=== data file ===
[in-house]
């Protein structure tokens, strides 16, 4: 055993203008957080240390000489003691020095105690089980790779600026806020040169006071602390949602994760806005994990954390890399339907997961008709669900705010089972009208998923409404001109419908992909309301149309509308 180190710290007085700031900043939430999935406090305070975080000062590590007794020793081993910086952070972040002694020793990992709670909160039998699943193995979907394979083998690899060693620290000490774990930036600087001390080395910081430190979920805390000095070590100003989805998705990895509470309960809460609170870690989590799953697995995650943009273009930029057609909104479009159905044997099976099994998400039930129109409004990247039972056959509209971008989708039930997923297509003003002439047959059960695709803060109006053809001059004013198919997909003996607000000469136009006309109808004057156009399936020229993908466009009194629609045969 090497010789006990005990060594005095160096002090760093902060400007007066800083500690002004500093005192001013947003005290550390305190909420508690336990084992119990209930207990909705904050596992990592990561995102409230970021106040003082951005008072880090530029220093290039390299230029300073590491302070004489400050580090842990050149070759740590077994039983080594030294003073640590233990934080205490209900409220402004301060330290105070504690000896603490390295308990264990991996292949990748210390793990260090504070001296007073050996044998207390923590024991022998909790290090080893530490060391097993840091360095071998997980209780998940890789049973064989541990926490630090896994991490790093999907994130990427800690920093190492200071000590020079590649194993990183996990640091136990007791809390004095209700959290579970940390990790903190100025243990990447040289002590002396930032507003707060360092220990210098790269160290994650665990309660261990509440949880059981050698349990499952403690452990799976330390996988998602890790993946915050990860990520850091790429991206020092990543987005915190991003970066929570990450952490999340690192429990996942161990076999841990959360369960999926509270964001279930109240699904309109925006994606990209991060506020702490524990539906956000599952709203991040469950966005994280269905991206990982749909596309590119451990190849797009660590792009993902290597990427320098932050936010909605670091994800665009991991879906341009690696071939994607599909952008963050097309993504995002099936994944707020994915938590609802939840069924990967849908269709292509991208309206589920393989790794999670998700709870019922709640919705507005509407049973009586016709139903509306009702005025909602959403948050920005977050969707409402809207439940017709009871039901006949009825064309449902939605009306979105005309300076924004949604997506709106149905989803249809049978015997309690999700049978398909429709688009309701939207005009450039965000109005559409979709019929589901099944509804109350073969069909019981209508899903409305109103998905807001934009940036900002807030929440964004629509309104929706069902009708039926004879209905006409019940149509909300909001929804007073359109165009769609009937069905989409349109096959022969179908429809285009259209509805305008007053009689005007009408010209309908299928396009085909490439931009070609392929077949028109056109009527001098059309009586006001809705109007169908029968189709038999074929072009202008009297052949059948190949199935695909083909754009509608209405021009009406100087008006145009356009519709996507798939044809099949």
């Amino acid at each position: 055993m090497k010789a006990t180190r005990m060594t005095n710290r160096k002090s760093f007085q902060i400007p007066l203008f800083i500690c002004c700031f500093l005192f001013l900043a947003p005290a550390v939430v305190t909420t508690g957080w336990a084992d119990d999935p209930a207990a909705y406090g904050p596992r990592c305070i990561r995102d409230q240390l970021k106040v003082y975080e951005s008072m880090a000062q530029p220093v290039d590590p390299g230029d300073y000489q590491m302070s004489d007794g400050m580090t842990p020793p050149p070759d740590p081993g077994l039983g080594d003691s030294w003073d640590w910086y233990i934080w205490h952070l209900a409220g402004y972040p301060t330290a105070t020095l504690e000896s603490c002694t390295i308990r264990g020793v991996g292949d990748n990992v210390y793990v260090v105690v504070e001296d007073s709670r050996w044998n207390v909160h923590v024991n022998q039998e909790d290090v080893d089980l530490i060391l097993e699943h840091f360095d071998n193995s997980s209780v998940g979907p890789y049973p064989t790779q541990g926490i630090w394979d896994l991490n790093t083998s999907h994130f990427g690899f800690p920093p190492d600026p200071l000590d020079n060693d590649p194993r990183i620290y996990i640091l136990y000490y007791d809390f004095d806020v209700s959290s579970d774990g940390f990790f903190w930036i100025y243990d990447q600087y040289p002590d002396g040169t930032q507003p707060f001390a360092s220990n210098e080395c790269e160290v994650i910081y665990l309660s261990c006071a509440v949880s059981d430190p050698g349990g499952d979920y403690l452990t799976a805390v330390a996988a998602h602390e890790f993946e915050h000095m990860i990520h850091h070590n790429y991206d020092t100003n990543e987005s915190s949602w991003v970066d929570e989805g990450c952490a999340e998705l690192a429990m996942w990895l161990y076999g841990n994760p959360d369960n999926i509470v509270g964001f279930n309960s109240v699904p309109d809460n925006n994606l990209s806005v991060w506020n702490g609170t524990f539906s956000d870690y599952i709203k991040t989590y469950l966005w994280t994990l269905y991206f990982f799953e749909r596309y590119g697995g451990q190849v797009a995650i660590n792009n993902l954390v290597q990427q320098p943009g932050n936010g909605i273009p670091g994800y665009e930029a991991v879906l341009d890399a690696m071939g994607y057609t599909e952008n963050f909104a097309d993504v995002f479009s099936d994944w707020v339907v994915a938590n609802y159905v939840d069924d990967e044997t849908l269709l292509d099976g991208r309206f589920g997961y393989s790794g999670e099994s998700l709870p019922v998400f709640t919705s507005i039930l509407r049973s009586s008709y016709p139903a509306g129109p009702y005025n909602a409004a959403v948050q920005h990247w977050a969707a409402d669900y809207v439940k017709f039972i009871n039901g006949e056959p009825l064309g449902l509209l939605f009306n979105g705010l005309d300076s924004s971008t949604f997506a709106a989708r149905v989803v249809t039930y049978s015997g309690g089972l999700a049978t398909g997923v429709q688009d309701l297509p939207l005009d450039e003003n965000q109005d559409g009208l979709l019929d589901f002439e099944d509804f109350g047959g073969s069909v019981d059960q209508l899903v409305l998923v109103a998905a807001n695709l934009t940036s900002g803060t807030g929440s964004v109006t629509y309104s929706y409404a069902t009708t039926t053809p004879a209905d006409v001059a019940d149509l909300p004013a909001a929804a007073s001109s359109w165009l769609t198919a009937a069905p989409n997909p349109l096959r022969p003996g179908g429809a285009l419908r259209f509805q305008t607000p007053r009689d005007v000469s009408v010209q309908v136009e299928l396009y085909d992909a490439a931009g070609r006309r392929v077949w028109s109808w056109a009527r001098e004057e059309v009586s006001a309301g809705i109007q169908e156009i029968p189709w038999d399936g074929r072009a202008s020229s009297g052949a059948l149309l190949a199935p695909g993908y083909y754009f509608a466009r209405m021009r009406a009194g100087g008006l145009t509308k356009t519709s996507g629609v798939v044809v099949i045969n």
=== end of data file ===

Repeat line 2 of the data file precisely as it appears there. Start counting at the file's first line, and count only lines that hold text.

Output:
């Protein structure tokens, strides 16, 4: 055993203008957080240390000489003691020095105690089980790779600026806020040169006071602390949602994760806005994990954390890399339907997961008709669900705010089972009208998923409404001109419908992909309301149309509308 180190710290007085700031900043939430999935406090305070975080000062590590007794020793081993910086952070972040002694020793990992709670909160039998699943193995979907394979083998690899060693620290000490774990930036600087001390080395910081430190979920805390000095070590100003989805998705990895509470309960809460609170870690989590799953697995995650943009273009930029057609909104479009159905044997099976099994998400039930129109409004990247039972056959509209971008989708039930997923297509003003002439047959059960695709803060109006053809001059004013198919997909003996607000000469136009006309109808004057156009399936020229993908466009009194629609045969 090497010789006990005990060594005095160096002090760093902060400007007066800083500690002004500093005192001013947003005290550390305190909420508690336990084992119990209930207990909705904050596992990592990561995102409230970021106040003082951005008072880090530029220093290039390299230029300073590491302070004489400050580090842990050149070759740590077994039983080594030294003073640590233990934080205490209900409220402004301060330290105070504690000896603490390295308990264990991996292949990748210390793990260090504070001296007073050996044998207390923590024991022998909790290090080893530490060391097993840091360095071998997980209780998940890789049973064989541990926490630090896994991490790093999907994130990427800690920093190492200071000590020079590649194993990183996990640091136990007791809390004095209700959290579970940390990790903190100025243990990447040289002590002396930032507003707060360092220990210098790269160290994650665990309660261990509440949880059981050698349990499952403690452990799976330390996988998602890790993946915050990860990520850091790429991206020092990543987005915190991003970066929570990450952490999340690192429990996942161990076999841990959360369960999926509270964001279930109240699904309109925006994606990209991060506020702490524990539906956000599952709203991040469950966005994280269905991206990982749909596309590119451990190849797009660590792009993902290597990427320098932050936010909605670091994800665009991991879906341009690696071939994607599909952008963050097309993504995002099936994944707020994915938590609802939840069924990967849908269709292509991208309206589920393989790794999670998700709870019922709640919705507005509407049973009586016709139903509306009702005025909602959403948050920005977050969707409402809207439940017709009871039901006949009825064309449902939605009306979105005309300076924004949604997506709106149905989803249809049978015997309690999700049978398909429709688009309701939207005009450039965000109005559409979709019929589901099944509804109350073969069909019981209508899903409305109103998905807001934009940036900002807030929440964004629509309104929706069902009708039926004879209905006409019940149509909300909001929804007073359109165009769609009937069905989409349109096959022969179908429809285009259209509805305008007053009689005007009408010209309908299928396009085909490439931009070609392929077949028109056109009527001098059309009586006001809705109007169908029968189709038999074929072009202008009297052949059948190949199935695909083909754009509608209405021009009406100087008006145009356009519709996507798939044809099949």